Staff Top 10
Top Ten Song and/or Album Titles by Felt

in the 1980s, Felt released 10 singles and 10 albums, then broke up—all part of the masterplan of majordomo Lawrence, a man of many quirks to put it mildly. Felt were a remarkable band, not only for their music, but for their sheer, uncompromising weirdness. One gets the impression in retrospect that if they had just settled down and made “normal” records, Felt would be talked about in kind of reverential tones reserved for bands like the Smiths, My Bloody Valentine, or the Velvet Underground. As it stands, it’s hard to believe that a band like this ever existed at all. They seem as if they might have been thought up by Bill Drummond or some enterprising journalist.

One of the best things about Felt—outside of their always restless and challenging music—was their wonderful use of song and album titles. They didn’t always make sense, but somehow managed to convey a tangible reflection of the music regardless. The perfect footnotes to their strange story. In homage to Lawrence’s 10-in-10 plan, here are 10 of my personal favorites:

10. (tie) “Ferdinand Magellan”; “Vasco De Gama”
You gotta love song titles named after the great explorers. Priceless.

9. Forever Breathes The Lonely Word
The best Felt album, if not the best title. Not sure what, if anything, this means, but it does somehow manage to create a mood that the tracks within flesh out perfectly. Just like the songs, which according to the sleeve notes were written by Lawrence and “coloured in by the band.” Ace sleeve as well, featuring half of organist Martin Duffy, now of Primal Scream.

8. “All The People I Like Are Those That Are Dead”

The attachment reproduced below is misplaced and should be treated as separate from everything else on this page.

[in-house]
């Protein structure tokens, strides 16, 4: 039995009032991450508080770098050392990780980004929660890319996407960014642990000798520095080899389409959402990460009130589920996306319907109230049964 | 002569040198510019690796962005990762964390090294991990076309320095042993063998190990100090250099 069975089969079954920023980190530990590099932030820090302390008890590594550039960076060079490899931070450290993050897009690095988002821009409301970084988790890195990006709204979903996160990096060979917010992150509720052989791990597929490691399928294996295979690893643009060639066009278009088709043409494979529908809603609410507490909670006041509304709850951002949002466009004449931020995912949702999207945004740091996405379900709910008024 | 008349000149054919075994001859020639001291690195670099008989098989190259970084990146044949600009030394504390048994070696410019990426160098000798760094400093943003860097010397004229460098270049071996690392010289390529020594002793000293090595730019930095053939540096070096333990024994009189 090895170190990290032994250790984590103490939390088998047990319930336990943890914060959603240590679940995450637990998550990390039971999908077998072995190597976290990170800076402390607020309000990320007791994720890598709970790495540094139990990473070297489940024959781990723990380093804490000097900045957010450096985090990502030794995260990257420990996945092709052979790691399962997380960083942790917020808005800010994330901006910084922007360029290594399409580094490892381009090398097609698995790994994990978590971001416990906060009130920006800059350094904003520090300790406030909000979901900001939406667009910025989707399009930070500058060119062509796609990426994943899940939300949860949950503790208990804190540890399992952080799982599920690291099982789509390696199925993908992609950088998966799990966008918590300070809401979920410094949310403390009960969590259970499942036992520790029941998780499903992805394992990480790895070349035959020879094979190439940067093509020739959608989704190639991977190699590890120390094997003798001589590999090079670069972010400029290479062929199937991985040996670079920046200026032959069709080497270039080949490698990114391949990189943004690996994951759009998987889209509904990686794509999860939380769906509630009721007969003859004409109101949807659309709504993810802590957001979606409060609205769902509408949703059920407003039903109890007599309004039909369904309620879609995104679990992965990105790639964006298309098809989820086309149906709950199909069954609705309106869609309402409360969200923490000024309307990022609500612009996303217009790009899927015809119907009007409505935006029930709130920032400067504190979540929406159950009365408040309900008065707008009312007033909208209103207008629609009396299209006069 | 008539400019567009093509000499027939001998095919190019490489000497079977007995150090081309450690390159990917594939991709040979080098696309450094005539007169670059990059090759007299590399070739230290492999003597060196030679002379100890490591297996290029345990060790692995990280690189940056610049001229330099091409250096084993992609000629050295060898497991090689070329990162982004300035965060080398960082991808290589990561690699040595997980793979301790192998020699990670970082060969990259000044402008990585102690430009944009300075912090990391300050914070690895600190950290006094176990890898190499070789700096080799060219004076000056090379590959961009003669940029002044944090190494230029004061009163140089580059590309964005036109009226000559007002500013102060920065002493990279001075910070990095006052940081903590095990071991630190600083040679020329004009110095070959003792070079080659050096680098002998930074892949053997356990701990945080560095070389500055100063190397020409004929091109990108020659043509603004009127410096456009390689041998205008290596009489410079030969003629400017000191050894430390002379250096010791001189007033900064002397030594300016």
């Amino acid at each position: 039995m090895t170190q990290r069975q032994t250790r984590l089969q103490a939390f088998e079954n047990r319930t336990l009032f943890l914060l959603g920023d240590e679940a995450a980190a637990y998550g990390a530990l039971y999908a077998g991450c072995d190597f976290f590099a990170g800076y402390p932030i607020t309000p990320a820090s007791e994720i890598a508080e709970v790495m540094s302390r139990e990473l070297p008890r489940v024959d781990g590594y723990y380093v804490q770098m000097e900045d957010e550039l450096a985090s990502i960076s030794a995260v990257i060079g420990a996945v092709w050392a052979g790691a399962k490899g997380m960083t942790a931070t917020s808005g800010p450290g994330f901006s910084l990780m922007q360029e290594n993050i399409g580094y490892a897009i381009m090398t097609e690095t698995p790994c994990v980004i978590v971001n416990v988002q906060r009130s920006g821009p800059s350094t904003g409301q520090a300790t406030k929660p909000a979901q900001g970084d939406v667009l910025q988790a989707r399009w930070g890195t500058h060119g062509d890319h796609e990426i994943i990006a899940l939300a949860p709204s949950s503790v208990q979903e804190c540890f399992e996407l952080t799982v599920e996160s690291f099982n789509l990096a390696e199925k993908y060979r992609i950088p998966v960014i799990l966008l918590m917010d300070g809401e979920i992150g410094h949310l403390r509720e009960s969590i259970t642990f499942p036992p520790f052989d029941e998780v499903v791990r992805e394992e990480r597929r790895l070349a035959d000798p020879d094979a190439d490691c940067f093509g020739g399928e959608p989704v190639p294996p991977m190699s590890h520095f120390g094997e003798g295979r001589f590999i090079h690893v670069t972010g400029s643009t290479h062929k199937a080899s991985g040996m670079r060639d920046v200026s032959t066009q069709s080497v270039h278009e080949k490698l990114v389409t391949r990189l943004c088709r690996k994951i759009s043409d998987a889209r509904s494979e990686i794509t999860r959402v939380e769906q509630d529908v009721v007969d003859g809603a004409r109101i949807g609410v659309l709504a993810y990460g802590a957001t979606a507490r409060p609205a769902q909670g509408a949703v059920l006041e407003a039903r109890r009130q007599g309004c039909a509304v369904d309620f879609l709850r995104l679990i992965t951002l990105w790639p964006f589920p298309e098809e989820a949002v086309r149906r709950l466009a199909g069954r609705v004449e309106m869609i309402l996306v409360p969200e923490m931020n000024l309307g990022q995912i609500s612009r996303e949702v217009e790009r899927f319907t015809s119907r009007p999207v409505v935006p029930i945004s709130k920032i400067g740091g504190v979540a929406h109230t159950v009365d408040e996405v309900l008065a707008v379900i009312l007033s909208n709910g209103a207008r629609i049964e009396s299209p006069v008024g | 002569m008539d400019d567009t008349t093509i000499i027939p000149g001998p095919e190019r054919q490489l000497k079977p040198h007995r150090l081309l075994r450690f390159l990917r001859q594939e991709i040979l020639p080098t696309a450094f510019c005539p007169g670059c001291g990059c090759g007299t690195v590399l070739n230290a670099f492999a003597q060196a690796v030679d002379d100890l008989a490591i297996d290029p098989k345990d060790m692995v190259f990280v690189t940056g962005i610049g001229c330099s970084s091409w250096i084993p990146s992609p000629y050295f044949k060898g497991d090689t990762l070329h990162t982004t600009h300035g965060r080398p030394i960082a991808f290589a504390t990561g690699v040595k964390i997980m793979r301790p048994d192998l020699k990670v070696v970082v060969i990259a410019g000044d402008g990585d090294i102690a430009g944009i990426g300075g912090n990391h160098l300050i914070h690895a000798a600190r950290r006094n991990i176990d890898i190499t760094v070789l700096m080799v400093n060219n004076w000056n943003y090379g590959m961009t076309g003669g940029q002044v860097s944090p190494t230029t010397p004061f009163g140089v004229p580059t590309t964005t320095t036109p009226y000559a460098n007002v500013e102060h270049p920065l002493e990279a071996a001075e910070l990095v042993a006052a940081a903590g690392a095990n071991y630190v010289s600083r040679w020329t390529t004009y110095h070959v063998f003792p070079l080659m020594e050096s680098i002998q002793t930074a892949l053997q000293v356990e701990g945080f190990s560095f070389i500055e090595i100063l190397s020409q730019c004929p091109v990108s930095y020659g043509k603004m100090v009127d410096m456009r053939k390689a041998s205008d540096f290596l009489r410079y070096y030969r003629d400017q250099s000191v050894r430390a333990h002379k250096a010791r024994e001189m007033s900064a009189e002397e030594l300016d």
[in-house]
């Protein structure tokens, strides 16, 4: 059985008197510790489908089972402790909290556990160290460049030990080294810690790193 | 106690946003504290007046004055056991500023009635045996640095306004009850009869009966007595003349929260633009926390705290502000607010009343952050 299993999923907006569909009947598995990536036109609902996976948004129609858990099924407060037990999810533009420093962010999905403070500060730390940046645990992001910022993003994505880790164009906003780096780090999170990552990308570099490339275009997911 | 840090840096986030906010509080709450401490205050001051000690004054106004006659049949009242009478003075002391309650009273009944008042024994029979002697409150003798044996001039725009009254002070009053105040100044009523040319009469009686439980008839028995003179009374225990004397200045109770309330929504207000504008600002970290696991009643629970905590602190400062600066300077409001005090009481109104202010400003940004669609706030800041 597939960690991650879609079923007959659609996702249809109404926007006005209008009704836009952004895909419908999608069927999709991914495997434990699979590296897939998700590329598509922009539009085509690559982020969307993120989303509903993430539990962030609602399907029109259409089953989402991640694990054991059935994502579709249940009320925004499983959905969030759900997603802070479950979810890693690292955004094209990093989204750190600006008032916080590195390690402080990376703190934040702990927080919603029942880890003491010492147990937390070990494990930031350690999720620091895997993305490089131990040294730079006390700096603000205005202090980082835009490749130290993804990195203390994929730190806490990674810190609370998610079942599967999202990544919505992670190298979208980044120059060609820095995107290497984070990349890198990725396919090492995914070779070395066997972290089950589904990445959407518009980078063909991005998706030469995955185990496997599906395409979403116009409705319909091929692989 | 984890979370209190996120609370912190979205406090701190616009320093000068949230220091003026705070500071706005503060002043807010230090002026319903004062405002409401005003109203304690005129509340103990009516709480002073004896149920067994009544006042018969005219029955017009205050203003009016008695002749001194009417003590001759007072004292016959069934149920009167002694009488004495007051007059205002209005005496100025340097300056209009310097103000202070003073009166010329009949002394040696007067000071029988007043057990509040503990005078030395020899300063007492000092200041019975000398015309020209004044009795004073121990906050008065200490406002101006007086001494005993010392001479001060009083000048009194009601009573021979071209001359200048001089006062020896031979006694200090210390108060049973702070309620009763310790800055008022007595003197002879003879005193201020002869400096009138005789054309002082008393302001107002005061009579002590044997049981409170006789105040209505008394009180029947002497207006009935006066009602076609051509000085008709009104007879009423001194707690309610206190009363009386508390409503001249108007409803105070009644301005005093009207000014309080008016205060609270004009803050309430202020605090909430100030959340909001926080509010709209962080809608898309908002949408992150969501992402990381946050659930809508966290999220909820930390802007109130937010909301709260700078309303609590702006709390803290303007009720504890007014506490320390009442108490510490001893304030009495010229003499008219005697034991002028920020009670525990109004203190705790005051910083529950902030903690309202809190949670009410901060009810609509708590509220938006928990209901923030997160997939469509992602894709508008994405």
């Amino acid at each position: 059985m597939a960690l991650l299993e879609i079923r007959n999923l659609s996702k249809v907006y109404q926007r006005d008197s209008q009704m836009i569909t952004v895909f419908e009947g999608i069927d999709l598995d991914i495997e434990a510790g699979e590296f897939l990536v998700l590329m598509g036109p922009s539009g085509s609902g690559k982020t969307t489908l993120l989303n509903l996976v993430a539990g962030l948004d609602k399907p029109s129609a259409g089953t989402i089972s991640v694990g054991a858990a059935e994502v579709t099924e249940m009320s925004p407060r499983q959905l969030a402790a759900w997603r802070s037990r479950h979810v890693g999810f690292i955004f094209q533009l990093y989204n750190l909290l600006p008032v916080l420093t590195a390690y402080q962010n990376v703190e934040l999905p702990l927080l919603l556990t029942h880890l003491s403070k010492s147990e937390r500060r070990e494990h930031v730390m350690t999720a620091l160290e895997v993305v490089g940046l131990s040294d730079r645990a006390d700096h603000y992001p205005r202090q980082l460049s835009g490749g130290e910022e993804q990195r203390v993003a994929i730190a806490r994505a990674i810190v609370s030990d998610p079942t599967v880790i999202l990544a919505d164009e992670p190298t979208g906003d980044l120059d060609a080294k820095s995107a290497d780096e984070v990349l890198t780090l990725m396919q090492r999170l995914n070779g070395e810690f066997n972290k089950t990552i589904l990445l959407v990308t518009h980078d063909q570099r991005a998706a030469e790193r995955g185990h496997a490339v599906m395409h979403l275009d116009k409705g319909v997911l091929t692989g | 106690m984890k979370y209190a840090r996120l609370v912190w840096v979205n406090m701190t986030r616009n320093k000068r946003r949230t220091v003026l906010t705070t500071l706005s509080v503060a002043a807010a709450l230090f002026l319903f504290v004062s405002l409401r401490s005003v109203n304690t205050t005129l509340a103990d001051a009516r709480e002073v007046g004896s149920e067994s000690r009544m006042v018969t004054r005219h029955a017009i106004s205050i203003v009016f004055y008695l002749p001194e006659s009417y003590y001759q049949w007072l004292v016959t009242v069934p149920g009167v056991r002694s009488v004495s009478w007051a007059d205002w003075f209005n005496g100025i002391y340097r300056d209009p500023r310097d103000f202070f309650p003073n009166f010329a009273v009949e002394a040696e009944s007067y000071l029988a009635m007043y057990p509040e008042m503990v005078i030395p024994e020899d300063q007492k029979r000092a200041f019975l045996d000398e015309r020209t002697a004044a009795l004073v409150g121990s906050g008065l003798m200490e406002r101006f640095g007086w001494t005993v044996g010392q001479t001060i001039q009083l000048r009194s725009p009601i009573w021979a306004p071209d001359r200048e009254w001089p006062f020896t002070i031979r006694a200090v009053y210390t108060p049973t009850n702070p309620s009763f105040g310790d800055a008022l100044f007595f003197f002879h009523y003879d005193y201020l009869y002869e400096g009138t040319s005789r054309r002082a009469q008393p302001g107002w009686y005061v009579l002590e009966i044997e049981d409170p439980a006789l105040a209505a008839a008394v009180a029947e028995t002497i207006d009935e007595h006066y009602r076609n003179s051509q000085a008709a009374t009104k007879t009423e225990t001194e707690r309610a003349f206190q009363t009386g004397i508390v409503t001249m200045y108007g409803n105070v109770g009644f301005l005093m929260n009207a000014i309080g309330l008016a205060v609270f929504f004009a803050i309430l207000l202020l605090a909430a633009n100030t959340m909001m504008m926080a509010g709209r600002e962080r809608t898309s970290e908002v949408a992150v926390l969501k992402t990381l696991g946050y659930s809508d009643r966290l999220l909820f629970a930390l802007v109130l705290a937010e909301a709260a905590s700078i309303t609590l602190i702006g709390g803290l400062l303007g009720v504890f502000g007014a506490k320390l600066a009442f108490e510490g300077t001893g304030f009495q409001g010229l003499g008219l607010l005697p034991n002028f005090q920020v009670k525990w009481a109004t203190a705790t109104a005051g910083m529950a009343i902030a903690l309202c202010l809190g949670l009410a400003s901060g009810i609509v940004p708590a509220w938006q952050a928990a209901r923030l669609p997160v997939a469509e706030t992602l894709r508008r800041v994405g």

It’s just so cranky sounding. And I’m an old crank, so I love it. A really lovely tune to boot, considering the subject matter.

7. “The World Is As Soft As Lace”
Perhaps the best known Felt title, as it was dropped into a lyric on “I Don’t Love Anyone” by Belle & Sebastian, whose Stuart Murdoch is a great big Felt fan himself. I’ve always thought this title was a bit 4AD-ish, but it’s good in any case.

6. Let The Snakes Crinkle Their Heads To Death
Felt’s fifth album overall, and the first of five for Creation. It is entirely instrumental, sort-of loungey sounding music, and it runs by in just under 20 minutes. Teenage Fanclub once recorded a parody of this record called “Belt.”

5. Bubblegum Perfume
This is a Lawrence-selected compilation of the Creation years, but that title has always struck me great. Especially since Felt are about as far away from bubblegum as you can get. On the vinyl version, the track names—all 20 of them—appear on the spine. Fucking cool.

4. “Don’t Die On My Doorstep”
I’m pretty sure the guy who reviewed the LP this is taken from, The Pictorial Jackson Review, for the All Music Guide online said this was one of the best song titles of the decade. Not sure if I’d go that far, but it’s pretty great.

3. “Something Sends Me To Sleep”
The band’s second single, and their first great title (the first single was simply called “Index”). Makes me think of that “Sleepy Time” tea that never fails to have me snoring within 20 minutes.

2. “My Face Is On Fire”
Might sound a bit like razor burn at first, but really is something more sinister altogether. A big tune in the Felt lore, as well, as Lawrence decided he didn’t like it, so he rewrote and retitled it as another song and basically disowned this one, making it one of the rarest items in the Felt canon. Never one to let a good title go to waste, Lawrence later recycled the concept at least in part by naming a song “I Will Die With My Head In Flames.” Nice.

1. “Press Softly On The Brakes Holly”
Train Above The City was Felt’s last album for Creation and ninth overall—it is also their oddest. The entire record is brief, jazzy instrumentals rendered by dums, piano,and vibes, and features only Martin Duffy and drummer Gary Ainge. Lawrence only manages to get himself in the credits at all by providing the wonderfully abstract titles for every tune. I thought it was fitting to top the list with a selection from the most “title-istic” album in the catalog. It makes me think of Audrey Hepburn. Couldn’t tell you what the song is like without digging out the record though.

By: Todd Hutlock
Published on: 2003-12-05
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